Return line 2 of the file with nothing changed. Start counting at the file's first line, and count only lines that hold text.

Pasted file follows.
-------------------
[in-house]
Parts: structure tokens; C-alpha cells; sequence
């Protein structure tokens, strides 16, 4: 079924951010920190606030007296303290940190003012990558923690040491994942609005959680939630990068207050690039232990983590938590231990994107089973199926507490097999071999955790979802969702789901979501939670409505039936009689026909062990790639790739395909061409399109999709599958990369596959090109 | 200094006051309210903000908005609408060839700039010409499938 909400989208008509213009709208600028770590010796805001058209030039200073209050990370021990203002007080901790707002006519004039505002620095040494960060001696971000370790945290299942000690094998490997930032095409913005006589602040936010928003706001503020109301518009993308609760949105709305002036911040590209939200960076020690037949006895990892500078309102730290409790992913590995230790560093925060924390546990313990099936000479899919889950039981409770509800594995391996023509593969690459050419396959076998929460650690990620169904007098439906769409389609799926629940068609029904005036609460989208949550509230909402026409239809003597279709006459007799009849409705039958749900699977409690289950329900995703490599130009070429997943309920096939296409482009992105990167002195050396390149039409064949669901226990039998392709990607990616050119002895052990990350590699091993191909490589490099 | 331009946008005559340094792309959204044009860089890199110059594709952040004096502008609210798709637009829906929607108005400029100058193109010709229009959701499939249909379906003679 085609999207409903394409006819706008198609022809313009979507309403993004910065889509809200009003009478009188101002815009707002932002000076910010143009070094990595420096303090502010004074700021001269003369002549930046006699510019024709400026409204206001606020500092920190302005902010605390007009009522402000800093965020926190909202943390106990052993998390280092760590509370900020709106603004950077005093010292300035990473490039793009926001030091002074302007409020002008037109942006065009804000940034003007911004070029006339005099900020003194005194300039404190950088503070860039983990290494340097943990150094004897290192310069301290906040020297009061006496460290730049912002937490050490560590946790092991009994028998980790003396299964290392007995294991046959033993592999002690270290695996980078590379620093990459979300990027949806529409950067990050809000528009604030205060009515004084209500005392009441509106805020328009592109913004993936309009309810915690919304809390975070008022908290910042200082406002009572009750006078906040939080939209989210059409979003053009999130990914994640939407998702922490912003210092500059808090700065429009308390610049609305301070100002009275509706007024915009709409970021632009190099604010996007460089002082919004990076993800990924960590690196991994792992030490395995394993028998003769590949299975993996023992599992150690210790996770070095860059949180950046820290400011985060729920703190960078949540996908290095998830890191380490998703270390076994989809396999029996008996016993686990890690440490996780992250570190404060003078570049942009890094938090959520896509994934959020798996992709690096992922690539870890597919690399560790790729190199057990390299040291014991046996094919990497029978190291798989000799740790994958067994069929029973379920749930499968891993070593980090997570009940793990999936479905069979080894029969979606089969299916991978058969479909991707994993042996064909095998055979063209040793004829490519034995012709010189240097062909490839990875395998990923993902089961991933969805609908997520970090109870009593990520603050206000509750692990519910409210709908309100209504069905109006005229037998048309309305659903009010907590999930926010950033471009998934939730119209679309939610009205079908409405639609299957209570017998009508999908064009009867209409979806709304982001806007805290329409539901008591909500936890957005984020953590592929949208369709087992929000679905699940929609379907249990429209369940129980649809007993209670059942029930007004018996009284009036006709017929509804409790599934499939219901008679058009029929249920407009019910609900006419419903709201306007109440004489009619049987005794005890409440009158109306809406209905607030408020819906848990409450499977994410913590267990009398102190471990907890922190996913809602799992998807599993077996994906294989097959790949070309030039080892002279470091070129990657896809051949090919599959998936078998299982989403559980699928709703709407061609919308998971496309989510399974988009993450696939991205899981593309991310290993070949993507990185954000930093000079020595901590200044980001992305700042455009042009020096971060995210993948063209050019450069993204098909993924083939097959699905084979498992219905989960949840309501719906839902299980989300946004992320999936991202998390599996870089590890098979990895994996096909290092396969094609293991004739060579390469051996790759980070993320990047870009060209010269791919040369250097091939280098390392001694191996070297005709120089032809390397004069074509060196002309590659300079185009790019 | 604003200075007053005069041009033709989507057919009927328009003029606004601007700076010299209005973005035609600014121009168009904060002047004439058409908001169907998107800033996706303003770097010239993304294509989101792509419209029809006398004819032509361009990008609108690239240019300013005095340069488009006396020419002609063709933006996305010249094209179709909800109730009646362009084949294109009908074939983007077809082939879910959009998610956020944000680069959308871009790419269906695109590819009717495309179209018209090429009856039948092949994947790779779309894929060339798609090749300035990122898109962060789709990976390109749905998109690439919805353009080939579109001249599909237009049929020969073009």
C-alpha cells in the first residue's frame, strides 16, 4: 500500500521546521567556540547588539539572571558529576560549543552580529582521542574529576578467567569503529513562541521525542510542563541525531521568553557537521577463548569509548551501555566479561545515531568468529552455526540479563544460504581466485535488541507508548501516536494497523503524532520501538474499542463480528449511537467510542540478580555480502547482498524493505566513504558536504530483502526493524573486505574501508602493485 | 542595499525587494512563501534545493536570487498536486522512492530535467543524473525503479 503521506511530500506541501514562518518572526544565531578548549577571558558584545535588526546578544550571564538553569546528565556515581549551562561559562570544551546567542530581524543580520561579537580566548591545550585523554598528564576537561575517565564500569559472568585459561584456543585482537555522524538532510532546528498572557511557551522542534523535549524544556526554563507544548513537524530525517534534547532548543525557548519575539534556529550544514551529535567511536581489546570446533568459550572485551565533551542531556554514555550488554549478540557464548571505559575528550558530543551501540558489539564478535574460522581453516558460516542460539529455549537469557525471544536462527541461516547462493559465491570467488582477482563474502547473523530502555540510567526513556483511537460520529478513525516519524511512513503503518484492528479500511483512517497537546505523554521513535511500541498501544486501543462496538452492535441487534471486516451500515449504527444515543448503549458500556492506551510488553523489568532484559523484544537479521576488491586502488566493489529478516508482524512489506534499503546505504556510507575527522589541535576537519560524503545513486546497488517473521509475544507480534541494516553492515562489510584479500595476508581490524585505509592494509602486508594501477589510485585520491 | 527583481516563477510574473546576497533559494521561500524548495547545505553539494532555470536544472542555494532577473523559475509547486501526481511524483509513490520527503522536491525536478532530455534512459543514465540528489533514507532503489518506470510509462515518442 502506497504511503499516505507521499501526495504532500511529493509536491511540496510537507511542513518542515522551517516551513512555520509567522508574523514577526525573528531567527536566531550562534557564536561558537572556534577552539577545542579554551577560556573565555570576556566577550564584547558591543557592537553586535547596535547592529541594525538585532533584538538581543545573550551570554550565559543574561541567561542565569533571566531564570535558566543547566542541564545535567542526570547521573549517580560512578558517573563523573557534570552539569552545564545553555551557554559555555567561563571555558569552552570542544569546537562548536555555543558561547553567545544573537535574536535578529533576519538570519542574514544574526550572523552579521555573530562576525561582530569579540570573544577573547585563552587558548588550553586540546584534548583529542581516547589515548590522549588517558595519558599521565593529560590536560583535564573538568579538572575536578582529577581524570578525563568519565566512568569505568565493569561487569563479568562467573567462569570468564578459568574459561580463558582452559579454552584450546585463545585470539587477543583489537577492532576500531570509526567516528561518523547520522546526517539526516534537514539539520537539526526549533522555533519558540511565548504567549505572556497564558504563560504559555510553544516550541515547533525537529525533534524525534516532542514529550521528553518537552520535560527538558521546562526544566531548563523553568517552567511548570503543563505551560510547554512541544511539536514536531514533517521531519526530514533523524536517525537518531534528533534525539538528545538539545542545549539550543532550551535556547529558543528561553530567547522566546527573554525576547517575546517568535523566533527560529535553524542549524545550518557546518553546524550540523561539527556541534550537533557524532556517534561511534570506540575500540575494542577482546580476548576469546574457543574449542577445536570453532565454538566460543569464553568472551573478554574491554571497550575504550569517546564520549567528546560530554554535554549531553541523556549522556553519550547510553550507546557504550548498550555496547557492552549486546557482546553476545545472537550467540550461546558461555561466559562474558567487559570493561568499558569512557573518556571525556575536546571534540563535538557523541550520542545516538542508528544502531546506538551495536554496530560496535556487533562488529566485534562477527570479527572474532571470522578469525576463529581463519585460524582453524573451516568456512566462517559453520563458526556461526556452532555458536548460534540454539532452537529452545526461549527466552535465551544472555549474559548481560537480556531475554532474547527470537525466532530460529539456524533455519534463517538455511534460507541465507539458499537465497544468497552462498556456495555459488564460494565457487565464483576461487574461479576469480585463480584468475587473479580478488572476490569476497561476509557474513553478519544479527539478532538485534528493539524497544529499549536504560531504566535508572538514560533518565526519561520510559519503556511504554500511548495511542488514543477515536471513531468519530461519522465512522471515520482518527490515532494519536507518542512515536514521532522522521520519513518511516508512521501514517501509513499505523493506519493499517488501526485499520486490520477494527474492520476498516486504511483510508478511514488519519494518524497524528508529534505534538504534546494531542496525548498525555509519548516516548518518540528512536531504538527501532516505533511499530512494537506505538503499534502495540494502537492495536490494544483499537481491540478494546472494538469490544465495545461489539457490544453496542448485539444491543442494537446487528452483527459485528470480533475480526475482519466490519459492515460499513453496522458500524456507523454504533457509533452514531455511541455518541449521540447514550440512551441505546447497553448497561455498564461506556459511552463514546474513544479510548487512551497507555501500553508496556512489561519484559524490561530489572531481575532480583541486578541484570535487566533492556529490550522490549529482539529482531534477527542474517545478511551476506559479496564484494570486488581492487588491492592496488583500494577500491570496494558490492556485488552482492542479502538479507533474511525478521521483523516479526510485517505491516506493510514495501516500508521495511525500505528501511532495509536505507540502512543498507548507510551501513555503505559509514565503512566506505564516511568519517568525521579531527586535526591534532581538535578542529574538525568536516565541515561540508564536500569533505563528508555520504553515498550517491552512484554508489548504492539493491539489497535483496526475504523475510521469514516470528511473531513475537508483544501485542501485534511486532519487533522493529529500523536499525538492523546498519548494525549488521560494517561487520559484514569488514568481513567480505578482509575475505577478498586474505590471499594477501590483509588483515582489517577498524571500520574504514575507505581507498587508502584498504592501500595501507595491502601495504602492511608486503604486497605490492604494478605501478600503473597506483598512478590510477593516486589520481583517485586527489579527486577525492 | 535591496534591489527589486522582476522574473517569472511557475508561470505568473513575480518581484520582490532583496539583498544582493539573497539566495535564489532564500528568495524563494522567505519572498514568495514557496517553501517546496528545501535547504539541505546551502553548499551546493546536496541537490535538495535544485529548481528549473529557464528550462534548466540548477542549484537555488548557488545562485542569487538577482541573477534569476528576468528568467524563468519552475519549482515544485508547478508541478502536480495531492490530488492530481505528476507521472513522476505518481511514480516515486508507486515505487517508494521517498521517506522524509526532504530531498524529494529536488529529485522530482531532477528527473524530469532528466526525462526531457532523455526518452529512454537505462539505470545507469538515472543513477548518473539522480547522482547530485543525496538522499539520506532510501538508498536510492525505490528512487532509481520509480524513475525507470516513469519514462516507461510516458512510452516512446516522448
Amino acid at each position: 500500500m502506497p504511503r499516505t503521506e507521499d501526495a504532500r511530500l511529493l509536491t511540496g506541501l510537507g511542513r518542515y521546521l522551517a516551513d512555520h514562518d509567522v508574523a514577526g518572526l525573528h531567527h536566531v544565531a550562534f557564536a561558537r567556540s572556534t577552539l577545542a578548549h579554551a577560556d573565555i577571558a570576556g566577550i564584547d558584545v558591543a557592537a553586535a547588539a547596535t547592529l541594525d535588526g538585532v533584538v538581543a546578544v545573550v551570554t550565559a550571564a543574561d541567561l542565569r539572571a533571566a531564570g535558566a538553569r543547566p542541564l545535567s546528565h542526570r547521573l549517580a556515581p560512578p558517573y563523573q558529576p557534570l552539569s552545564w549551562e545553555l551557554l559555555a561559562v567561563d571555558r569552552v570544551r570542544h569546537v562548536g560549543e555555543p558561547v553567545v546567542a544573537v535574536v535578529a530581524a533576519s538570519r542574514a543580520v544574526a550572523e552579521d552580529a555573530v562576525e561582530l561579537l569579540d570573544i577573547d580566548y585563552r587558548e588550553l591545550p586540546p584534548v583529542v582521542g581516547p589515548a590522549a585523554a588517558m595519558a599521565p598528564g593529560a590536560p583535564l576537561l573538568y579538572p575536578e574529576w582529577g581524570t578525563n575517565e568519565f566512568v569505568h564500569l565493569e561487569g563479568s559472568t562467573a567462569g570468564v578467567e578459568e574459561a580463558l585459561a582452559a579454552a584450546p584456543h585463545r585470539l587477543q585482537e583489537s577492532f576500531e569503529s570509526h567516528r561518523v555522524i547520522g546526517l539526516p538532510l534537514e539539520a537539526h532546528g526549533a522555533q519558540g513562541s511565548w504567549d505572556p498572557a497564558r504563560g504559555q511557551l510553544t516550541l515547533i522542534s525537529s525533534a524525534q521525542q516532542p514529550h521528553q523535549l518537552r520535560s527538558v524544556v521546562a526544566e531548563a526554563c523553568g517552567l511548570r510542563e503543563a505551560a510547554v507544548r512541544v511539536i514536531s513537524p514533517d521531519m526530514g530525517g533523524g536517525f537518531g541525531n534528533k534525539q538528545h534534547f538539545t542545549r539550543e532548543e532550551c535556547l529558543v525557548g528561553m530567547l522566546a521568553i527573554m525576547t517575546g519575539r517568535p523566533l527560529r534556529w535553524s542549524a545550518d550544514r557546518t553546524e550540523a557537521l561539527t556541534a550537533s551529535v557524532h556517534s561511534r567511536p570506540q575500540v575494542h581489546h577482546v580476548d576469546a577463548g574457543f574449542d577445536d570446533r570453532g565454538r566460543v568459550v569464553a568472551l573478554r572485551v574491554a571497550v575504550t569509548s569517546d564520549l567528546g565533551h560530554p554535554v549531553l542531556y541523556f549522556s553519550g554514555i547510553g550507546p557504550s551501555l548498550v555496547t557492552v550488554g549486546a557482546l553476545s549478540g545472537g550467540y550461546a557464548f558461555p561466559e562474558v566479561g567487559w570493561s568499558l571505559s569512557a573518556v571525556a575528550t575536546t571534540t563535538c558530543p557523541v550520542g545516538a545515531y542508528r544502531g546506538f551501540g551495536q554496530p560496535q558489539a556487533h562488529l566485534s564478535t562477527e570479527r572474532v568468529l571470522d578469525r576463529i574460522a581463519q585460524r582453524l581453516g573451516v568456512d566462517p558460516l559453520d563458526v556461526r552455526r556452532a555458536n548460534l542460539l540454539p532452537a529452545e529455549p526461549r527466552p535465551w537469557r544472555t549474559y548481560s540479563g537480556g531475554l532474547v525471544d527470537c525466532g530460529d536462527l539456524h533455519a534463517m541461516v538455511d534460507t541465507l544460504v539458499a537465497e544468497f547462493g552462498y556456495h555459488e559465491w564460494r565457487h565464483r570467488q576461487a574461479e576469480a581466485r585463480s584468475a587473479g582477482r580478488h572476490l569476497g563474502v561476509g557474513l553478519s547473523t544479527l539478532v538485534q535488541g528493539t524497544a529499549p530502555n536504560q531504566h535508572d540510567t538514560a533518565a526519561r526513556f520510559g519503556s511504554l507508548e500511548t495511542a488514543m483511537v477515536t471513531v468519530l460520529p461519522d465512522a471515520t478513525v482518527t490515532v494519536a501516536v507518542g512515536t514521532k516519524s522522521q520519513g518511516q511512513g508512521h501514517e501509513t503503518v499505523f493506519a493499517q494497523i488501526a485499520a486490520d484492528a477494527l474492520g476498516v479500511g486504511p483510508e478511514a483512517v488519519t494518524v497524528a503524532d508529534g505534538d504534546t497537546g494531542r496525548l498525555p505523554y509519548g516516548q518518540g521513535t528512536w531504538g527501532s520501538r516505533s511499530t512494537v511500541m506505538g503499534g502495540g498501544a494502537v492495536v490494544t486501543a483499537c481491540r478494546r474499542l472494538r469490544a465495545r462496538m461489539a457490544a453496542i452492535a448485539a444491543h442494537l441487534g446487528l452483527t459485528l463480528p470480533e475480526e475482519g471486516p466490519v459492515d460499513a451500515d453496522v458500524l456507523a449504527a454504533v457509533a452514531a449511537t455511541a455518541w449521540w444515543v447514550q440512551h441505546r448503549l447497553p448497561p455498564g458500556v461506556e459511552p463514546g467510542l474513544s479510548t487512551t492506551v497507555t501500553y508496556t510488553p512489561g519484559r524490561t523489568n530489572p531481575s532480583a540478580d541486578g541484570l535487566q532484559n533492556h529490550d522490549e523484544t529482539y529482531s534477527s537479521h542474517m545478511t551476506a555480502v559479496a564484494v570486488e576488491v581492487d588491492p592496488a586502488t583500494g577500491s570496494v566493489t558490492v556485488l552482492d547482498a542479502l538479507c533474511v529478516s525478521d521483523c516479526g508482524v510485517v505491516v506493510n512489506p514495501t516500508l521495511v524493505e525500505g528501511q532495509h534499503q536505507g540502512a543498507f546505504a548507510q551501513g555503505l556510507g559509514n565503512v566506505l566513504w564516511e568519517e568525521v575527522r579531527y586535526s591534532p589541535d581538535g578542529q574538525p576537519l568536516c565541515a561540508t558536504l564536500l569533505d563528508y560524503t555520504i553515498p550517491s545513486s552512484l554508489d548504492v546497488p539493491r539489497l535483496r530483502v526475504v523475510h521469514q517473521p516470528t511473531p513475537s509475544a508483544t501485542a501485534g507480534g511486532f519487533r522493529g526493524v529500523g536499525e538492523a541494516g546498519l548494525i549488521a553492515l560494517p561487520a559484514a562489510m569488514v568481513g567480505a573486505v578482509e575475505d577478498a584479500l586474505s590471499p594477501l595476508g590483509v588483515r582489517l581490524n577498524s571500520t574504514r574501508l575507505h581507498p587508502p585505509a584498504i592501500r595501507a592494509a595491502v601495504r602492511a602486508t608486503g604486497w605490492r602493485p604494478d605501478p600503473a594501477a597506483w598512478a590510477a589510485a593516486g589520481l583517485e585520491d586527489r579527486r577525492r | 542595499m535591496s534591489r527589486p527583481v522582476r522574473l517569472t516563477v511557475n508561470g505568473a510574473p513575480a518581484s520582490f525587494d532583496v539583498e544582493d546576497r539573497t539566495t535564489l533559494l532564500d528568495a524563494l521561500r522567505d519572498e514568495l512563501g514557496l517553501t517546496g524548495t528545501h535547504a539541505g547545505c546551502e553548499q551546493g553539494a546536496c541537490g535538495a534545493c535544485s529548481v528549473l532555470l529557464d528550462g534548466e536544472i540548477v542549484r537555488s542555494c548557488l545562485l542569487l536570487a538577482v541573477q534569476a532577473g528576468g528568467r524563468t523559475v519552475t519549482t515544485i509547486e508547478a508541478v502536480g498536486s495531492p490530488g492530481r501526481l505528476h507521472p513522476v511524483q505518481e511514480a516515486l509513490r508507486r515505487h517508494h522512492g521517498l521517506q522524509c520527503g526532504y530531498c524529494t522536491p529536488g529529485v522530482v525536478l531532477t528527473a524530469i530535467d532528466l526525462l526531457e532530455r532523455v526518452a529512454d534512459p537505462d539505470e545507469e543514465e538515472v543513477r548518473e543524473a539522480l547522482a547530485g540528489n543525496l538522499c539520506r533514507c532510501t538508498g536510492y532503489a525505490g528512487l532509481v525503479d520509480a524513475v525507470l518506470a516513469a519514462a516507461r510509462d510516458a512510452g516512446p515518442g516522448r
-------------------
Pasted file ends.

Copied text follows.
Parts: structure tokens; C-alpha cells; sequence